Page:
Video game companies can help to overcome the "digital divide" that prevents disadvantaged families from accessing technology. Last week, Digital Schoolhouse programme director Shahneila Saeed made a simple suggestion to the UK industry: "Instead of recycling your machines, can you donate them instead?"
Speaking at the GamesIndustry.biz Best Places to Work Awards, Saeed tackled a number of issues related to a lack of diversity in games companies. One of the major underlying issues, she said, is "financial inclusion" -- in an industry built around cutting-edge technology, access to that technology is an insurmountable hurdle for too many young people.
"We know there are kids that can't afford the tech at home," she said, explaining that the COVID-19 pandemic had magnified the issue of access to technology for all students.
"You've got four children in one home having to do online remote learning using a parent's smartphone device, and they have a 90 minute slot to use that device to get what they need," Saeed continued. "Those children were disadvantaged."
"If they can't use the tech today, will they create it tomorrow?"
Saeed added: "You might think 'that's why school is so important, because they have access to that tech and those resources at school.' But the truth is that a lot of schools that are based in regions where a large proportion of the population comes from disadvantaged backgrounds, are also under-funded and under-resourced.
"If they don't have [the resources] at school either, then when are they going to be able to use it, when are they going to enjoy it, and how are they going to realise they might want a career in it? If they can't use the tech today, will they create it tomorrow?"
Digital Schoolhouse, which is run by the UK trade body UKIE, has attempted to get around this "digital divide" by employing learning techniques that don't rely on technology. Saeed offered the example of a recent collaboration with Middlesex University, on a six-week game design course for disadvantaged children. Knowing that any one student would have access to a smartphone at most -- which was required to watch the stream -- the course was "completely unplugged -- as in teaching video games design just using pen and paper."
"There's a lot you can do with it, but it's only part of the journey -- it can only take you part of the way," Saeed said of these offline techniques, which can include using Lego and even magic tricks to illustrate key principles and ideas. "If you're going to enter the tech industry... at some point you have to use a machine, and develop your skills within that environment. Whether it's access to the Adobe Creative Suite, or Unreal, or Unity, or Construct, you need a decent PC to run this for you -- at least at mid-range."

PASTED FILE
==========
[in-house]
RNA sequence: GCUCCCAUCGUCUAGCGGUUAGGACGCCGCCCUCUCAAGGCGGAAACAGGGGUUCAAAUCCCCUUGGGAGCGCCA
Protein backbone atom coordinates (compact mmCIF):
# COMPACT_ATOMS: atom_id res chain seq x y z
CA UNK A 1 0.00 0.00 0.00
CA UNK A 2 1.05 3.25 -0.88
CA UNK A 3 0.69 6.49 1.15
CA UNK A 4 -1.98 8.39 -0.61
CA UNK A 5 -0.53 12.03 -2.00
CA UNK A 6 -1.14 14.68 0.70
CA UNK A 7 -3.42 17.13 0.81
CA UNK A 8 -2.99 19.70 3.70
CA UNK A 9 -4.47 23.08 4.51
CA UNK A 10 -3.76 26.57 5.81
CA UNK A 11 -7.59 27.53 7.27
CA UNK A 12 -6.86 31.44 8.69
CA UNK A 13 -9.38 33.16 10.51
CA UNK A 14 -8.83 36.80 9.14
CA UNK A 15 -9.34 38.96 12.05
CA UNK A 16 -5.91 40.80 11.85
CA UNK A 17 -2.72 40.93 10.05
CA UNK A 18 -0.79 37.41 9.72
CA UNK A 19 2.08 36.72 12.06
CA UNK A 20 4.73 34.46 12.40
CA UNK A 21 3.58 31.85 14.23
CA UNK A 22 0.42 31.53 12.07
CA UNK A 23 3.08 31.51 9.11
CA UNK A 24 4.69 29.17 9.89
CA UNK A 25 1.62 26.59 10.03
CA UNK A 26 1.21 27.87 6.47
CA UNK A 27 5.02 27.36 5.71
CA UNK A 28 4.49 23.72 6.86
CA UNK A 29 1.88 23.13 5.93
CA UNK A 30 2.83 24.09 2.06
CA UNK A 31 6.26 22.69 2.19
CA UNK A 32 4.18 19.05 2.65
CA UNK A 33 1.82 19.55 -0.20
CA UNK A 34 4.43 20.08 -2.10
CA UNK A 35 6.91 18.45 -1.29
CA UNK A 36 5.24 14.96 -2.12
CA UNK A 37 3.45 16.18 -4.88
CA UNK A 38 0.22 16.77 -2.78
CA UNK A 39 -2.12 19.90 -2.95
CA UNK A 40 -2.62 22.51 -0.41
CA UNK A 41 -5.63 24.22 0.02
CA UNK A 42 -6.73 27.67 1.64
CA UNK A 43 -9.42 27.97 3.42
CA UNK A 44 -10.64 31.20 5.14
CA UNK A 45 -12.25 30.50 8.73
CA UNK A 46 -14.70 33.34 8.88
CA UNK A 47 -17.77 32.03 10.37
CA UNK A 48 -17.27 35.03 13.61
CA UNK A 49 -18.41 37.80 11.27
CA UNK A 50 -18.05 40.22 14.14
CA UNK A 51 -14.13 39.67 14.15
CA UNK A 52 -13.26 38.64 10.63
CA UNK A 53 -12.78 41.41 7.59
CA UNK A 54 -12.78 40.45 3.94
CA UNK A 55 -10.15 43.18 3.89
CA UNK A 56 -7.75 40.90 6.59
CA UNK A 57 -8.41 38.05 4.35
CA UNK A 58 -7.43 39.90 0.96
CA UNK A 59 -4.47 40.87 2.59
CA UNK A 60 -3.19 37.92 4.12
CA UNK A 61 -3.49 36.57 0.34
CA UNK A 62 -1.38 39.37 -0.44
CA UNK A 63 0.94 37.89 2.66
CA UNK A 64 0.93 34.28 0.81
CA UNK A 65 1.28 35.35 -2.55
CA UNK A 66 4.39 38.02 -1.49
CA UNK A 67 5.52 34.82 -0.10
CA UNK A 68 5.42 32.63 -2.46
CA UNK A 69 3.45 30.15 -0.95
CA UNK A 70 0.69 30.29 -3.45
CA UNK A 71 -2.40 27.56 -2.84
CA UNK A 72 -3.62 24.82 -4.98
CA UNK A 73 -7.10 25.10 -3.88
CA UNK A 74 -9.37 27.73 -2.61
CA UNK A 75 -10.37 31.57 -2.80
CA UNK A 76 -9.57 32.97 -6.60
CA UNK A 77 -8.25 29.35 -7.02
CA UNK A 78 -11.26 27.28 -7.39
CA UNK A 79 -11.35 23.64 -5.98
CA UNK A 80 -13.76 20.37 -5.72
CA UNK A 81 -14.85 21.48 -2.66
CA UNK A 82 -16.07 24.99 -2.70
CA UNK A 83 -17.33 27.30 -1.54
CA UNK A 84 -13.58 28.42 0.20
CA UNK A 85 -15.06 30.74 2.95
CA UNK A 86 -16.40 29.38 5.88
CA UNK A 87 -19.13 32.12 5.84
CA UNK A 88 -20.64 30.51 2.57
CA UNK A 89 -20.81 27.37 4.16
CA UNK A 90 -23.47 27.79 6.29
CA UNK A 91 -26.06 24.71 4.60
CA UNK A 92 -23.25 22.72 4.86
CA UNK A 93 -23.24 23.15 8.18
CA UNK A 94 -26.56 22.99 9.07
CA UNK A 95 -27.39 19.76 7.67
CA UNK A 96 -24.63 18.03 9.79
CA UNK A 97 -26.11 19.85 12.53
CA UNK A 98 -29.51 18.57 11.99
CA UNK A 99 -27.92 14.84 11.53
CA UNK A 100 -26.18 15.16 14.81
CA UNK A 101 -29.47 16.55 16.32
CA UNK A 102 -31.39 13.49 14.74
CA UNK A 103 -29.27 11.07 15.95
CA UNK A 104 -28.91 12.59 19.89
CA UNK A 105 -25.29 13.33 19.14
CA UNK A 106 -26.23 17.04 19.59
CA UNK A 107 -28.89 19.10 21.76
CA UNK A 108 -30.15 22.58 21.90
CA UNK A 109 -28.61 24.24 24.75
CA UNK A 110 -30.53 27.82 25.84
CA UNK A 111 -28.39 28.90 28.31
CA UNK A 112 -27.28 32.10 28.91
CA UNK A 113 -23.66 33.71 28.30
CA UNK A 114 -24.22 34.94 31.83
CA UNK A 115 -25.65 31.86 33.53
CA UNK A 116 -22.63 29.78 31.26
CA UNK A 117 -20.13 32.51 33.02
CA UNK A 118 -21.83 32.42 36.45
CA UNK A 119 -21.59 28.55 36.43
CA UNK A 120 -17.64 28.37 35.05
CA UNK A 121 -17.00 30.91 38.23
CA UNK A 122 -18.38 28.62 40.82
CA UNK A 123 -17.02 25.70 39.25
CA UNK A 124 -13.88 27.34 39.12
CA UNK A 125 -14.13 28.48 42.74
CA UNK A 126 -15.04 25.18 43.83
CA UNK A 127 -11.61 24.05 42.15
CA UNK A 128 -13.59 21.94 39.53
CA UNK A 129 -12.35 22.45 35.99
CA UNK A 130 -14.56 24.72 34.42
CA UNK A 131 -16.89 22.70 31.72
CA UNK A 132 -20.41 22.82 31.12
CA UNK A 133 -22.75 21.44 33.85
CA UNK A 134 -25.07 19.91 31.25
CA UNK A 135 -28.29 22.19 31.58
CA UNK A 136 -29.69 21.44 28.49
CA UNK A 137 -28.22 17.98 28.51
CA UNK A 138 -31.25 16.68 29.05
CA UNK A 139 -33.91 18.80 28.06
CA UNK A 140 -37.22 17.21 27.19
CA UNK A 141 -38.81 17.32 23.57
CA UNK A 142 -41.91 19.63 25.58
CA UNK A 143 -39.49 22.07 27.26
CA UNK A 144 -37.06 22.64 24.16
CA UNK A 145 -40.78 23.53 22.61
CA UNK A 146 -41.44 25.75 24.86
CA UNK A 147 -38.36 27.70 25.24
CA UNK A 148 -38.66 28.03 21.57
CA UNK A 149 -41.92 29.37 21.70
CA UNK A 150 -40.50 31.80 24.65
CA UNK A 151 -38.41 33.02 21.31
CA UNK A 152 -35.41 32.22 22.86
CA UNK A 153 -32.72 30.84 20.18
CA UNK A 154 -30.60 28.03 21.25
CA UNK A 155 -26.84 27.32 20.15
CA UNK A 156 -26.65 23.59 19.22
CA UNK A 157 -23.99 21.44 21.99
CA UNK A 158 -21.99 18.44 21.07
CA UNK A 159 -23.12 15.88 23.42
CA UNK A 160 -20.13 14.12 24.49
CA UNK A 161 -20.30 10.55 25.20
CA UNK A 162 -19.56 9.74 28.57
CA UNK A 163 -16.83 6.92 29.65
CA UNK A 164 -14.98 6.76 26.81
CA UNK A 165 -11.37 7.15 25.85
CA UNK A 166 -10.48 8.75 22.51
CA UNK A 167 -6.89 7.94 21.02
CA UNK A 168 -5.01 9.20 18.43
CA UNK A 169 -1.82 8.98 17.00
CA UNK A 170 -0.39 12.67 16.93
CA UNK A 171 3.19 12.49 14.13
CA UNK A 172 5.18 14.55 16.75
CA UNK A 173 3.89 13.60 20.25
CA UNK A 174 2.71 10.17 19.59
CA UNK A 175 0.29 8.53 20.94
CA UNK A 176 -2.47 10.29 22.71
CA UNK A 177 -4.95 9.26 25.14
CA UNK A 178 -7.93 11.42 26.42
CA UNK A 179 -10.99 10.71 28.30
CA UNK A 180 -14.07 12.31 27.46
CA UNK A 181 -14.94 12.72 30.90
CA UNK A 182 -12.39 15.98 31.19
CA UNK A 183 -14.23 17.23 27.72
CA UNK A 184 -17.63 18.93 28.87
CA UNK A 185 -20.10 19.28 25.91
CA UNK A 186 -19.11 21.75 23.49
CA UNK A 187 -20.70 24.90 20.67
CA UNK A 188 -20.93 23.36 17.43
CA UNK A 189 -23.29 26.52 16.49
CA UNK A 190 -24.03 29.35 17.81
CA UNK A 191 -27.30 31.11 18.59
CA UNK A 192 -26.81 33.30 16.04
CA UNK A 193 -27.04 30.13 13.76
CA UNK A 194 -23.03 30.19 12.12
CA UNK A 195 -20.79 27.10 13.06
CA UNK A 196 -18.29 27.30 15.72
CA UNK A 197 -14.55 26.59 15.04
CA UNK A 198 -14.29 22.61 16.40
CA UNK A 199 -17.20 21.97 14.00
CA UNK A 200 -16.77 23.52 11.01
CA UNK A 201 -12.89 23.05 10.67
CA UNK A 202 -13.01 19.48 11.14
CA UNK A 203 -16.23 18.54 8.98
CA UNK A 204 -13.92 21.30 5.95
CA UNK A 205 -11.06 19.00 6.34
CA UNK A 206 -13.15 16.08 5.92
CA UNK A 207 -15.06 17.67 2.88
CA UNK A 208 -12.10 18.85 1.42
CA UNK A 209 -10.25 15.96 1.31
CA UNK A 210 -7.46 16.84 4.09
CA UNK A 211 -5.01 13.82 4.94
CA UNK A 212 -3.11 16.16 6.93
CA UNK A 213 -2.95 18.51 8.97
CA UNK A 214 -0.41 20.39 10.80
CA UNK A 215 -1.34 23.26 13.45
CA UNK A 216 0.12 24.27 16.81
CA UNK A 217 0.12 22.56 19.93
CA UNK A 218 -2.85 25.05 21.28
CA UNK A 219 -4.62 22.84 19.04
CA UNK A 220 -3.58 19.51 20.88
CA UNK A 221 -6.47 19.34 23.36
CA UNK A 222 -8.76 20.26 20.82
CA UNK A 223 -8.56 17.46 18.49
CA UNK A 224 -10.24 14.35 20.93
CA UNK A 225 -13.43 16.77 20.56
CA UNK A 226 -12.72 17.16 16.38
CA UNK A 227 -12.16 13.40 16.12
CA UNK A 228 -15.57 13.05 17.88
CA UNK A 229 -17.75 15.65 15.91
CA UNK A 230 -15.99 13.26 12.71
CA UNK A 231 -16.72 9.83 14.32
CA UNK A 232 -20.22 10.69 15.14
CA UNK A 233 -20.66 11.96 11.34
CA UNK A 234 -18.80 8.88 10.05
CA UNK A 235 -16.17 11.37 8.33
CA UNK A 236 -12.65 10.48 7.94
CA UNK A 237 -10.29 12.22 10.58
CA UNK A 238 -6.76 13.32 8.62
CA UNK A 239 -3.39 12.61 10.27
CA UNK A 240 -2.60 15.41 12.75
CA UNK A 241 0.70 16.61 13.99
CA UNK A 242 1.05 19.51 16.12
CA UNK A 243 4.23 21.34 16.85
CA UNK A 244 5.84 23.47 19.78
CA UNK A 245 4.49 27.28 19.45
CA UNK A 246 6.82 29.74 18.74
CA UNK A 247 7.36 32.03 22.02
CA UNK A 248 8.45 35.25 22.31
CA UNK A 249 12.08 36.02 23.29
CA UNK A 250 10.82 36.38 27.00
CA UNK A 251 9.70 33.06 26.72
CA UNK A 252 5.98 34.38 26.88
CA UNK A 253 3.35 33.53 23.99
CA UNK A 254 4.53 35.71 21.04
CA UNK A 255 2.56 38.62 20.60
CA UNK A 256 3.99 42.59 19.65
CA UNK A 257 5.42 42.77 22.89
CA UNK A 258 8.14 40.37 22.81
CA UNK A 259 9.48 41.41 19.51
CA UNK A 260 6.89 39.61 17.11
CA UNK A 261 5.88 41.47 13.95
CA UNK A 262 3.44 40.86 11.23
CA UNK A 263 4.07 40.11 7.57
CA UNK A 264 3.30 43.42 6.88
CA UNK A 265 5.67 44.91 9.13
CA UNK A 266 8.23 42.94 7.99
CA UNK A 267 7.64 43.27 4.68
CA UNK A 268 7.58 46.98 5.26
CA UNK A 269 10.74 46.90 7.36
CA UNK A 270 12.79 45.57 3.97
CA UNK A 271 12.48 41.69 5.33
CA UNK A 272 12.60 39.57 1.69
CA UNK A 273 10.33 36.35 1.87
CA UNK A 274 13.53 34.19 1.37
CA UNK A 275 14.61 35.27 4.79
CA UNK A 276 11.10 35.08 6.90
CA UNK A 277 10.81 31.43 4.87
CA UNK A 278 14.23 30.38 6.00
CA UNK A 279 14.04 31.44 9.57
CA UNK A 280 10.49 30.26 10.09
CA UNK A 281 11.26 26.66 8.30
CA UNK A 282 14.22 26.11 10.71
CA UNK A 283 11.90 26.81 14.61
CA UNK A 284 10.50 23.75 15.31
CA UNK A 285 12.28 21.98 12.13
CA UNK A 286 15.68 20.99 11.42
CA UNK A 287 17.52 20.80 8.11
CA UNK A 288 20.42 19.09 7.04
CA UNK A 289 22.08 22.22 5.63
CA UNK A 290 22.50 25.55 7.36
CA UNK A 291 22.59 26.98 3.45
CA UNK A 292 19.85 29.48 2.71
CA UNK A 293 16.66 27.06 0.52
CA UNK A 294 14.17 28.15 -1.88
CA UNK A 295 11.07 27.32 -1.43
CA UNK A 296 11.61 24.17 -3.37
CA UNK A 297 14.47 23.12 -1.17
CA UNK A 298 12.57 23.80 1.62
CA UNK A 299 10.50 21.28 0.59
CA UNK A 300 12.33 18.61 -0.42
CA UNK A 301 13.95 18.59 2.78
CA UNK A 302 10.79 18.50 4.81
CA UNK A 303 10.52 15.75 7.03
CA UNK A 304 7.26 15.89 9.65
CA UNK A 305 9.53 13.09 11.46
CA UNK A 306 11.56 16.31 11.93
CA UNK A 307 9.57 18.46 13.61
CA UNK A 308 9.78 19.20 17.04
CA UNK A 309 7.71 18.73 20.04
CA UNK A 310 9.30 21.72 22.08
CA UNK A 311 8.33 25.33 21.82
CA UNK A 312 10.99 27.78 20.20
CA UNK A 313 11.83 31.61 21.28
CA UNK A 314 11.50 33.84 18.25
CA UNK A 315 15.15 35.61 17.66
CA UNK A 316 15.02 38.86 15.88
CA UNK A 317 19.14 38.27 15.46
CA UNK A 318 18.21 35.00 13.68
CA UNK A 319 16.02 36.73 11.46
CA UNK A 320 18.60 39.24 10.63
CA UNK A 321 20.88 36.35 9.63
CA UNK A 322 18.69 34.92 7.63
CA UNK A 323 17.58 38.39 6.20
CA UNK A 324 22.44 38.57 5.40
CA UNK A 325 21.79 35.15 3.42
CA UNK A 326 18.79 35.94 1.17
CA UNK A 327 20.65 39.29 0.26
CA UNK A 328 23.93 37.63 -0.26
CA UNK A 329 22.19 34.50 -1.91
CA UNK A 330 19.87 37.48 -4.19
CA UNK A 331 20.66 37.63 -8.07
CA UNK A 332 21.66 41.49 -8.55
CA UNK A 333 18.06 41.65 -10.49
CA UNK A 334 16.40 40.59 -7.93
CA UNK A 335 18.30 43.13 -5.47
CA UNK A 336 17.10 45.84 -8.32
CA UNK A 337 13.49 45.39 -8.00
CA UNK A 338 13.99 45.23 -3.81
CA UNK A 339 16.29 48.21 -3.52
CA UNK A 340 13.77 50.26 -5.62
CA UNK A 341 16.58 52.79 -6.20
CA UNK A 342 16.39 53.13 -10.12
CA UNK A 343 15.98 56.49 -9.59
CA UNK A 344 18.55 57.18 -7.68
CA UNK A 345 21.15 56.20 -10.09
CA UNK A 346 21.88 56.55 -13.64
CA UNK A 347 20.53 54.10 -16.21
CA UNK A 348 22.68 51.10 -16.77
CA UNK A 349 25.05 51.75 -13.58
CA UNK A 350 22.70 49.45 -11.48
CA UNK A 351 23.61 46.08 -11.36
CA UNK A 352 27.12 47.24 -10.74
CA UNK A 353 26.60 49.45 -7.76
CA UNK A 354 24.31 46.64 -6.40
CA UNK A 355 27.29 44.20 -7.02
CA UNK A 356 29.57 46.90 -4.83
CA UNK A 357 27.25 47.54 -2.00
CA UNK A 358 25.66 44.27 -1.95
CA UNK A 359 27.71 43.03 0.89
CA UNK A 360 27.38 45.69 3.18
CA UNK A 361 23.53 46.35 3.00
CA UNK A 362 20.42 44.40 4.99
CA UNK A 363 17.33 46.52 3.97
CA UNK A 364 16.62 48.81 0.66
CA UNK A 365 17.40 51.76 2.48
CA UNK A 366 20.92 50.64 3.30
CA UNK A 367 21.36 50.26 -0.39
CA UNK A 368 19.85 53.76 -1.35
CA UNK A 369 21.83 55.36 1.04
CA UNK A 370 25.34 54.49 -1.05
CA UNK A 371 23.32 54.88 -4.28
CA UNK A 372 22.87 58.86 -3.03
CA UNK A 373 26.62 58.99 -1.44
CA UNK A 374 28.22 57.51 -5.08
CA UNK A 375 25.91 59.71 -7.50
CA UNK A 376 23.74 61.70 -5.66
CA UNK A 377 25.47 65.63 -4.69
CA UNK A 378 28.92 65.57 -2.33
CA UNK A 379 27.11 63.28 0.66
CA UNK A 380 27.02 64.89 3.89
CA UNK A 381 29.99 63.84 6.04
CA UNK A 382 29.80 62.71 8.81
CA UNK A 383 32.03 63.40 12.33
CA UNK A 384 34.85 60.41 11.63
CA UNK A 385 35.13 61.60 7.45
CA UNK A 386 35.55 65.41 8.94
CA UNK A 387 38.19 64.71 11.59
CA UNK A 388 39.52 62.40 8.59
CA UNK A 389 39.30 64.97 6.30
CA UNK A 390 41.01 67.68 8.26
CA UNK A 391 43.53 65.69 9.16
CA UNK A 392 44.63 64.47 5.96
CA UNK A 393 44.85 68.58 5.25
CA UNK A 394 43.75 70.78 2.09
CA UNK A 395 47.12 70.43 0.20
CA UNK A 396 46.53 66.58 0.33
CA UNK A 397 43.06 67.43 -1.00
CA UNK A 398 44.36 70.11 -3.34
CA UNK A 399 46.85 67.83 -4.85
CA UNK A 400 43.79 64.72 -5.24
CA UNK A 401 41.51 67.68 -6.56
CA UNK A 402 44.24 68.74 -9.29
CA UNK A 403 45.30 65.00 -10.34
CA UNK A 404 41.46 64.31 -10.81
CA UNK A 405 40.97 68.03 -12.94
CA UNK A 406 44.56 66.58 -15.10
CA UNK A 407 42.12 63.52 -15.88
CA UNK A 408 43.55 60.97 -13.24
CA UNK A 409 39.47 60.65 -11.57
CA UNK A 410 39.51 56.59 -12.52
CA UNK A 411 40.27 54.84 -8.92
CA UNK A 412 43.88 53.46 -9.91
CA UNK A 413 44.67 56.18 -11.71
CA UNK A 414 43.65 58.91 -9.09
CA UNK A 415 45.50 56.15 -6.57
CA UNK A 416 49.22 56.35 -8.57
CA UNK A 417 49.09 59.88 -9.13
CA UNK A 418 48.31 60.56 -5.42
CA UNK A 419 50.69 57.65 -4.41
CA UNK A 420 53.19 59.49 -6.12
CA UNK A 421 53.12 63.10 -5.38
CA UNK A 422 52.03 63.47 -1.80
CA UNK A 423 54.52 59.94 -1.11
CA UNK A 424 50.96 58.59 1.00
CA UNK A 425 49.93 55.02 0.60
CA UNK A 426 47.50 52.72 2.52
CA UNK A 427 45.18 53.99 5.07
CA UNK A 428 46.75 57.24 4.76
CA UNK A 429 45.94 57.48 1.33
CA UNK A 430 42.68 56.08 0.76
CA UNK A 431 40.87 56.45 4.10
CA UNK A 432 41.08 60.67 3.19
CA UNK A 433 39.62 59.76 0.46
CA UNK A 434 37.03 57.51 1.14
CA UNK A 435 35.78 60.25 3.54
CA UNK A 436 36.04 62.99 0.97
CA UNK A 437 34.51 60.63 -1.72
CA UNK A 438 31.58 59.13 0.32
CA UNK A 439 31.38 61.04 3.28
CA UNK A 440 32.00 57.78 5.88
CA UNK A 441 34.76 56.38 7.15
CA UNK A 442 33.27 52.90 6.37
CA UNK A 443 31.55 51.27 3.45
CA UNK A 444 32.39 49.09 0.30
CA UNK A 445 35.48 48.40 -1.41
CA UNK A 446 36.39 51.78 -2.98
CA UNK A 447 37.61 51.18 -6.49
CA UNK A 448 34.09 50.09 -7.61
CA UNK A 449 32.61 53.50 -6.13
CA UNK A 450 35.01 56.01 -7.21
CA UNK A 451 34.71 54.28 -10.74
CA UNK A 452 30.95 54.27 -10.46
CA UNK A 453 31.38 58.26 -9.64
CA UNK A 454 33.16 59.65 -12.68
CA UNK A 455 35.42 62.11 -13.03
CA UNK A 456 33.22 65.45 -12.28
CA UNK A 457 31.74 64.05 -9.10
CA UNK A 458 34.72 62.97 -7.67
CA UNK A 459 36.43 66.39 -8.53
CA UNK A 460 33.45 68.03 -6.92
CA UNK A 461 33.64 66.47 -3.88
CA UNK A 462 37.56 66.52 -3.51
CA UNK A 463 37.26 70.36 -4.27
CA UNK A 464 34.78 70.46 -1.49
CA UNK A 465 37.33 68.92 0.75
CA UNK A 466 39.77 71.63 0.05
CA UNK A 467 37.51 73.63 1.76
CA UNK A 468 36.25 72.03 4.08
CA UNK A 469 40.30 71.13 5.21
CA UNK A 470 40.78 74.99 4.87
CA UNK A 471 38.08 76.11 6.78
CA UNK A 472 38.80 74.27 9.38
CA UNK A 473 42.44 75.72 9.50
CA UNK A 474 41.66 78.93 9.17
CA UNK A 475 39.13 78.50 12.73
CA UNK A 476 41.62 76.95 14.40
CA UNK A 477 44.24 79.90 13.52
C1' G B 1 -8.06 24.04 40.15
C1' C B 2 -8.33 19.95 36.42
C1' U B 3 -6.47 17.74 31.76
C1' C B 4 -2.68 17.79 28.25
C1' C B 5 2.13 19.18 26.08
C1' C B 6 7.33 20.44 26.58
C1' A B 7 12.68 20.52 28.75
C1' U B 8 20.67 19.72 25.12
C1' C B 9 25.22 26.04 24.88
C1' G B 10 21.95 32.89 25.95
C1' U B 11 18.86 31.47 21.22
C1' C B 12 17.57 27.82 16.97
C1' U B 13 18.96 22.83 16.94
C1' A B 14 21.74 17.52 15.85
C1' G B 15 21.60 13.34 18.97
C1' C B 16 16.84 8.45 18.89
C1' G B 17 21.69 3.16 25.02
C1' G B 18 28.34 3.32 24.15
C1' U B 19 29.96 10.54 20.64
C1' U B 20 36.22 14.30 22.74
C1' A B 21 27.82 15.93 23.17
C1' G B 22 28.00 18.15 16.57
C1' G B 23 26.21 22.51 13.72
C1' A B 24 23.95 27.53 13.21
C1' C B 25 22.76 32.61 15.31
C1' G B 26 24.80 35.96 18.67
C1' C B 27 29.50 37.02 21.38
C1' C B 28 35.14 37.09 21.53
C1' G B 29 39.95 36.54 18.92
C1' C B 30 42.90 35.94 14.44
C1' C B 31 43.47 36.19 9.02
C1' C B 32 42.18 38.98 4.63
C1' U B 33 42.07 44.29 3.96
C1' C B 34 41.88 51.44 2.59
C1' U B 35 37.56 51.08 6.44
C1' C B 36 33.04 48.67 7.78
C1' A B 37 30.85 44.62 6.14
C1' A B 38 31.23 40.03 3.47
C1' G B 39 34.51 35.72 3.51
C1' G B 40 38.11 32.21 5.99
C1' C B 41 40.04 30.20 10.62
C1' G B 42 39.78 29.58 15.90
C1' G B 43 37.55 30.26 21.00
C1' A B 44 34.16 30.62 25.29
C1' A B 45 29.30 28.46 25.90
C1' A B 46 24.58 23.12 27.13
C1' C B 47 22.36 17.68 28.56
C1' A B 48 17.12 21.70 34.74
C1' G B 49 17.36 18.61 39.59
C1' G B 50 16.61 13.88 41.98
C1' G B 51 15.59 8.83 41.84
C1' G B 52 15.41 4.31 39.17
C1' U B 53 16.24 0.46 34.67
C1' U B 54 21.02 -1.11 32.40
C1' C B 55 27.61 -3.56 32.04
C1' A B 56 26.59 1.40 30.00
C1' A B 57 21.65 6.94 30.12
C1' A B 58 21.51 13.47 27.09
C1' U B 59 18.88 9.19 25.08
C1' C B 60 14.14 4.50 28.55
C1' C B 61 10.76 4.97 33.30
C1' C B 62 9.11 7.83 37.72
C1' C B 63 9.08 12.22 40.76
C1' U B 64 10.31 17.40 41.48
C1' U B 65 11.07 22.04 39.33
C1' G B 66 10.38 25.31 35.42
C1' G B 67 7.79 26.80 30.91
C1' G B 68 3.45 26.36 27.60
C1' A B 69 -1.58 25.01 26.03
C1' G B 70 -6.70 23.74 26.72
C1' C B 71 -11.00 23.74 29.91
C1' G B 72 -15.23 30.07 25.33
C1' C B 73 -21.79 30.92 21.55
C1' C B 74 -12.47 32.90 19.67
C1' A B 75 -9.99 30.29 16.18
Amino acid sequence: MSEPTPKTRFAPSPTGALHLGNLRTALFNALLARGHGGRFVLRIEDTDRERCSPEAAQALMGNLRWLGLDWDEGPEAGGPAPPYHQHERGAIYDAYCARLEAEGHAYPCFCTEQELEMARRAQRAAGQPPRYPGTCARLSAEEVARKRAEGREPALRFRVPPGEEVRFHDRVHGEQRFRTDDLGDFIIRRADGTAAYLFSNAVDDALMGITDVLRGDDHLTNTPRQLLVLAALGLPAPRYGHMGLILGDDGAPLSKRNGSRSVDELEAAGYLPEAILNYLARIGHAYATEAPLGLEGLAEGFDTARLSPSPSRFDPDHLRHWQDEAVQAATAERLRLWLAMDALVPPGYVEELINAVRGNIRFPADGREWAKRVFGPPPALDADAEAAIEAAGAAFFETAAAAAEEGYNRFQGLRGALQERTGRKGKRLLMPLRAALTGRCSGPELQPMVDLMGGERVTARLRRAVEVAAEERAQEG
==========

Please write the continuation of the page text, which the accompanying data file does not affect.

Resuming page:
Even mid-range computers are absent from a large number of schools in the UK. Saeed described visiting primary schools that had "half a dozen" low-end PCs for the entire student body -- this situation is far from uncommon, and a school with even one computer newer than five years-old is doing far better than most.
"The school I worked in was quite affluent," Saeed said. "So I was using machines that were about three years old, with decent specifications, when Microsoft released Kodu as an environment [for game development]. I was really excited, because I thought it was a great way to teach programming and game design, but we ditched it as a resource in less than a term because the lag was so great. The software was unusable."
"The machines we use in our offices and studios have to be the latest, so we're constantly upgrading"
There is a common assumption, Saeed continued, that the absence of better computer hardware in schools is evidence of outmoded thinking -- a systemic reluctance to embrace that we know "live in a digital world." In reality, though, it's an outcome of tight budgets being stretched too thin, where the need for upgraded computers -- "they still work, but the teachers are complaining that it takes ten minutes to logo on" -- must be weighed against the need to fix a leaking roof or replace torn carpets.
"I want to use this opportunity to make a plea, to all of you out there," Saeed said to the Best Places to Work audience. "Instead of recycling your machines, can you donate them instead, please?
"[The games industry] is creating technology for tomorrow. The machines we use in our offices and studios have to be the latest, so we're constantly upgrading. I believe it's a cycle of about every three years... that's about the average. And every time you upgrade, you're upgrading to another high spec PC."
Saeed recalled an esports tournament organised by Digital Schoolhouse, which brought together a number of schools to compete in an Overwatch tournament. A survey revealed that half of the schools involved didn't have a single computer that met the minimum spec for Blizzard's hero shooter. If Saeed hadn't "begged and borrowed" hardware donations from UK games companies, the tournament wouldn't have gone ahead.
"These were [the games companies'] old machines being sent for recycling. Instead of doing that, they sent them to our schools. The thank you letters from those schools said that these were the most powerful machines that the school now had. It unlocked the opportunity to not just take part in the tournament, but to also unleash a whole raft of new lessons.
"There's a huge digital divide here in this country... Some of it is systemic change that's going to take longer, but at the small level what we can do -- as an organisation, as a company -- is look at what we're about to send to recycling, and see if there's a school in the local community or a family that we can donate it to instead."